In the underbelly of the Parisian criminal world, the Police are frustrated by a gang committing a series of violent robberies. Leo Vrinks and Denis Klein are two cops seeking promotion, ... See full summary »
In Montreal, the unemployed fashion designer Sophie Malaterre is summoned by Claire Maras to show her work to her boss. When Sophie arrives in the company, Clare apologizes and tells that ... See full summary »
A story about 11 women living in Paris. Each of them has her own problems: career, love life, children. Every woman has her complexes and virtues. They always look elegant, hiding their ... See full summary »
After 3 years in prison Kancel is being transferred for questioning. In transit, he escapes, abducting Captain Carré of the BRB, responsible for putting him behind bars. Kancel has 96 hours to find out who betrayed him and get his revenge.
In the near future, a police officer specializes in malfunctioning robots. When a robot turns out to have been programmed to kill, he begins to uncover a homicidal plot to create killer robots... and his son becomes a target.
French filmmaker Rene Clement presents Alain Delon as a petty criminal on the run from the underground. On the Rivera, he seeks refuge in a flophouse whose soup line is served by Jane Fonda... See full summary »
In contrast to the other reviews I found "Scènes de crimes" neither to be a French Silence of the Lambs (not pretentious enough, which can't be said of "Les rivières pourpres"), nor does it portray the policiers as fools or less sophisticated. Instead, it showed a far more realistic depiction of police work and the police officers: most threads eventually lead to a cul-de-sac, and the cops are mere mortals. They're not driven by an existentialist need to fight evil etc. to define themselves. They are simply doing their job as good as they can. As to the ending: part of me thinks it's a cop-out, too. But on the other hand, maybe the finale simply tried to state that despite the depravity and indifference around us sometimes fate gives us a second chance. Even though it was only a short scene, the angry priest at the funeral stuck out. His sermon/rant about charity and respect strongly contrasted with the pervading moral numbness and sense of isolation. All in all a subtle, yet troubling thriller; and far better than "Les rivières pourpres" exactly because it DIDN'T try to be something it wasn't.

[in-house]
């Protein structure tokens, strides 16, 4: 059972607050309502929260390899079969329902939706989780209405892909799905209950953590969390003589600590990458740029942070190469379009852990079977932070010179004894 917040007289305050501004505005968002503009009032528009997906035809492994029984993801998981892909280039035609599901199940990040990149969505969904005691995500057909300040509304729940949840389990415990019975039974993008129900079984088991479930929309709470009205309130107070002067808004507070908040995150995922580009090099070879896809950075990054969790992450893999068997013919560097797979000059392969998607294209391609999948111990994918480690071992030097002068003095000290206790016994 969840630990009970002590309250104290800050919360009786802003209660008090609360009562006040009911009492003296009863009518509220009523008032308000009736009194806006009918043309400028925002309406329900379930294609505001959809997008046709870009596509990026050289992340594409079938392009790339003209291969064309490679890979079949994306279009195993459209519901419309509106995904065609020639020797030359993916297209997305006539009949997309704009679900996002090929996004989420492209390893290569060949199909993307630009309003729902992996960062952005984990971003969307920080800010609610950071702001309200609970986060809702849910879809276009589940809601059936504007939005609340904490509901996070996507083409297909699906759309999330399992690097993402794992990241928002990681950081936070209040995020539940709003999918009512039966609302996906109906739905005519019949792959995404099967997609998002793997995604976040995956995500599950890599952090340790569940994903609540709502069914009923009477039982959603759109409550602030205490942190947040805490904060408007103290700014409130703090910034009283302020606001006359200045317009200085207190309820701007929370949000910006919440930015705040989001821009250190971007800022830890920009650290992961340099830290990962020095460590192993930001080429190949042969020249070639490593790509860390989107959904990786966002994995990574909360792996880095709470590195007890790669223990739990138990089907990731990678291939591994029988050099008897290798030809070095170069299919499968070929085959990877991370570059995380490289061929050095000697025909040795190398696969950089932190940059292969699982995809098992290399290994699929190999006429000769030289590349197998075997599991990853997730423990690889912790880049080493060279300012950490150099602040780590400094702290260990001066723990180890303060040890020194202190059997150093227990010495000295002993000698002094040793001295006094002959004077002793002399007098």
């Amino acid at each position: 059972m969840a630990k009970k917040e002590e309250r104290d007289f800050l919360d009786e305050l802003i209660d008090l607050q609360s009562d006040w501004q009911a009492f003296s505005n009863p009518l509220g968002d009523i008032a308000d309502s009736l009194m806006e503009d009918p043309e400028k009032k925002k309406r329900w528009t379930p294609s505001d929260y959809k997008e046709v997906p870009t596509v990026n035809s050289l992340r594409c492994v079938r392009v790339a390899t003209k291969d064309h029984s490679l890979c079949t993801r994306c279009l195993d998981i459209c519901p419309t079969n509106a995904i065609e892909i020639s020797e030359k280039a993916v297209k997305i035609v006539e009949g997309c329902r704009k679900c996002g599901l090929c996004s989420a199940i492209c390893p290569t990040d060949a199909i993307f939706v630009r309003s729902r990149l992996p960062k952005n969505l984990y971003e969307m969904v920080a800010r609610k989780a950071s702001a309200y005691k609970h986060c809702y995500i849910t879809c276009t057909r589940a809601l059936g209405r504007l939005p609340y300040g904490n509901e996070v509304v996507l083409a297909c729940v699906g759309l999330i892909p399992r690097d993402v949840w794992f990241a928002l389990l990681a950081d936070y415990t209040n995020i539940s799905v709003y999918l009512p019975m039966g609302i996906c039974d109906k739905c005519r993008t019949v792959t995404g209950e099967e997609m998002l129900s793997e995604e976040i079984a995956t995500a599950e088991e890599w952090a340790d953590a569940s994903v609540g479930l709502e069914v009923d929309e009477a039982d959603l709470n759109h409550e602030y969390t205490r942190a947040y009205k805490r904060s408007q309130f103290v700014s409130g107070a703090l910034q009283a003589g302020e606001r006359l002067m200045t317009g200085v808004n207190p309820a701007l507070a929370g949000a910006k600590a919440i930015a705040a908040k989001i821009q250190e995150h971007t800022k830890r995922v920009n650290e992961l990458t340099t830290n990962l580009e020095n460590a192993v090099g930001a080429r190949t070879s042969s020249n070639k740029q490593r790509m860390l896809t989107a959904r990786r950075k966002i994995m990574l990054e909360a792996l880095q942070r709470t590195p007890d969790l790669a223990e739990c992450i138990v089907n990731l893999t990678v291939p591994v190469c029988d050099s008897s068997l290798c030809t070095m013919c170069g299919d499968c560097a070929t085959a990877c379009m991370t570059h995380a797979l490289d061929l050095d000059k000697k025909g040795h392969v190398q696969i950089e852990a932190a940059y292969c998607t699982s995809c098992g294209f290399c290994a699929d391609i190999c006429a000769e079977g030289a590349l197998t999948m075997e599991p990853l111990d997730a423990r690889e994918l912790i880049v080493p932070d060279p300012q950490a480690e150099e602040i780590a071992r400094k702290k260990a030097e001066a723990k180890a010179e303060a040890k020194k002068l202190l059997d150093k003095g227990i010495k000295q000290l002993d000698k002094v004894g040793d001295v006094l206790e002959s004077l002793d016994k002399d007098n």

13 of 15 people found this review helpful.
Was this review helpful to you?
| Report this